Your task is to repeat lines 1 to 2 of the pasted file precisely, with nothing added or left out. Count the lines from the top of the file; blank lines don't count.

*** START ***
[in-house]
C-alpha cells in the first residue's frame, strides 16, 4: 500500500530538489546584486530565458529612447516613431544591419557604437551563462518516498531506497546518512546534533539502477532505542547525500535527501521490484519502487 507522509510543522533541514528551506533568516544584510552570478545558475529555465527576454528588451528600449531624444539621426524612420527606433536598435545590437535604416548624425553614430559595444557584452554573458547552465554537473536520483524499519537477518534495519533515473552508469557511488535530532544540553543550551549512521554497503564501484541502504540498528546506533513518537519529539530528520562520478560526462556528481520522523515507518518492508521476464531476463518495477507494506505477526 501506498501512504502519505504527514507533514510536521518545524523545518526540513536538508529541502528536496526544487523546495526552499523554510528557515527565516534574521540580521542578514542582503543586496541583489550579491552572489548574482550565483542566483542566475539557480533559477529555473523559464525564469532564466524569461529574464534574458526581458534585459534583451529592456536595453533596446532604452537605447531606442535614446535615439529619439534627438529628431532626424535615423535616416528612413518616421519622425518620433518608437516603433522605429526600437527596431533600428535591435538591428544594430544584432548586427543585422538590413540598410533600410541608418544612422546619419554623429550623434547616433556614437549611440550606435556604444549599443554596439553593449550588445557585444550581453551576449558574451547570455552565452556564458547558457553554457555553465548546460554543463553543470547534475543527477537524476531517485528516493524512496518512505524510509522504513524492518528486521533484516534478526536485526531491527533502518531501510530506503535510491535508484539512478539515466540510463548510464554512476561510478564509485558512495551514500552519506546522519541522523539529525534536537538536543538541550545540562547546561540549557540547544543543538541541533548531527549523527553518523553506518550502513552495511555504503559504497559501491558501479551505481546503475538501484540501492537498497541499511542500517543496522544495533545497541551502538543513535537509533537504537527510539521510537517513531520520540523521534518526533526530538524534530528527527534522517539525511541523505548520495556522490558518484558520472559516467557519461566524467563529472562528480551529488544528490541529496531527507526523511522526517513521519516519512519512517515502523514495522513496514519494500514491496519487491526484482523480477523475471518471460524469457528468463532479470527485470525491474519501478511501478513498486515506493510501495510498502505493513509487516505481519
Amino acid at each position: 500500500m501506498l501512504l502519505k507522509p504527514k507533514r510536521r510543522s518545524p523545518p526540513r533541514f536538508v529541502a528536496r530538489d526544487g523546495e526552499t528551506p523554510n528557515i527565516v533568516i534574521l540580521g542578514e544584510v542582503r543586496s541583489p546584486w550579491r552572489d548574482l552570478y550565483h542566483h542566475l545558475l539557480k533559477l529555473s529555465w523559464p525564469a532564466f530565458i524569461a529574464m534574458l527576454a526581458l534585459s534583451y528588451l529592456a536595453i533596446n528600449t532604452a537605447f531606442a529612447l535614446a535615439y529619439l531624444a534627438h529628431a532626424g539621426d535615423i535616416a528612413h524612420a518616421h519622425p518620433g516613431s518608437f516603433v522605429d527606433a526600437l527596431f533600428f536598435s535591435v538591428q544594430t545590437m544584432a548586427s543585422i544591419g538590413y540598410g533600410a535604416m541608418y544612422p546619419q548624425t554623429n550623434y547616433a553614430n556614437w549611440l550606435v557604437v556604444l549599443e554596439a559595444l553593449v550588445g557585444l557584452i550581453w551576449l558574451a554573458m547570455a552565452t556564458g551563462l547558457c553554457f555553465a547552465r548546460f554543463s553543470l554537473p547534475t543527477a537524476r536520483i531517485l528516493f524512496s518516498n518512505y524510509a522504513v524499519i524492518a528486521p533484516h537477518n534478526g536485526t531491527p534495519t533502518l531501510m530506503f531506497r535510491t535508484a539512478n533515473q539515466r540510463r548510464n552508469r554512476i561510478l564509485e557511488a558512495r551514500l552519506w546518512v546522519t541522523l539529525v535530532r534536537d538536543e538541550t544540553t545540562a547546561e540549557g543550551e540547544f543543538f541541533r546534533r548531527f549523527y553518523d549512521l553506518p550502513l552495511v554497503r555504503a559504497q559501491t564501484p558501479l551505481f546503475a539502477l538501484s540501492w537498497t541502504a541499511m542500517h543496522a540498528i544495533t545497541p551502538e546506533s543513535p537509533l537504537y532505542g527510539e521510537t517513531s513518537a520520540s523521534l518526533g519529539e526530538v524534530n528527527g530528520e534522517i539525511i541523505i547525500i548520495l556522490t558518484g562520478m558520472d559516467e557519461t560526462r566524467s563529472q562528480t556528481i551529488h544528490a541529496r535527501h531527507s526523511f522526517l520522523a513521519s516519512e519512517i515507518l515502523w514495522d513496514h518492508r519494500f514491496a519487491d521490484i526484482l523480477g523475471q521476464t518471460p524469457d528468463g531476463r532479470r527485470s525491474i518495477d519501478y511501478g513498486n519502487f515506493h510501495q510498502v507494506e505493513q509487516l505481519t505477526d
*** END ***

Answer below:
[in-house]
C-alpha cells in the first residue's frame, strides 16, 4: 500500500530538489546584486530565458529612447516613431544591419557604437551563462518516498531506497546518512546534533539502477532505542547525500535527501521490484519502487 507522509510543522533541514528551506533568516544584510552570478545558475529555465527576454528588451528600449531624444539621426524612420527606433536598435545590437535604416548624425553614430559595444557584452554573458547552465554537473536520483524499519537477518534495519533515473552508469557511488535530532544540553543550551549512521554497503564501484541502504540498528546506533513518537519529539530528520562520478560526462556528481520522523515507518518492508521476464531476463518495477507494506505477526 501506498501512504502519505504527514507533514510536521518545524523545518526540513536538508529541502528536496526544487523546495526552499523554510528557515527565516534574521540580521542578514542582503543586496541583489550579491552572489548574482550565483542566483542566475539557480533559477529555473523559464525564469532564466524569461529574464534574458526581458534585459534583451529592456536595453533596446532604452537605447531606442535614446535615439529619439534627438529628431532626424535615423535616416528612413518616421519622425518620433518608437516603433522605429526600437527596431533600428535591435538591428544594430544584432548586427543585422538590413540598410533600410541608418544612422546619419554623429550623434547616433556614437549611440550606435556604444549599443554596439553593449550588445557585444550581453551576449558574451547570455552565452556564458547558457553554457555553465548546460554543463553543470547534475543527477537524476531517485528516493524512496518512505524510509522504513524492518528486521533484516534478526536485526531491527533502518531501510530506503535510491535508484539512478539515466540510463548510464554512476561510478564509485558512495551514500552519506546522519541522523539529525534536537538536543538541550545540562547546561540549557540547544543543538541541533548531527549523527553518523553506518550502513552495511555504503559504497559501491558501479551505481546503475538501484540501492537498497541499511542500517543496522544495533545497541551502538543513535537509533537504537527510539521510537517513531520520540523521534518526533526530538524534530528527527534522517539525511541523505548520495556522490558518484558520472559516467557519461566524467563529472562528480551529488544528490541529496531527507526523511522526517513521519516519512519512517515502523514495522513496514519494500514491496519487491526484482523480477523475471518471460524469457528468463532479470527485470525491474519501478511501478513498486515506493510501495510498502505493513509487516505481519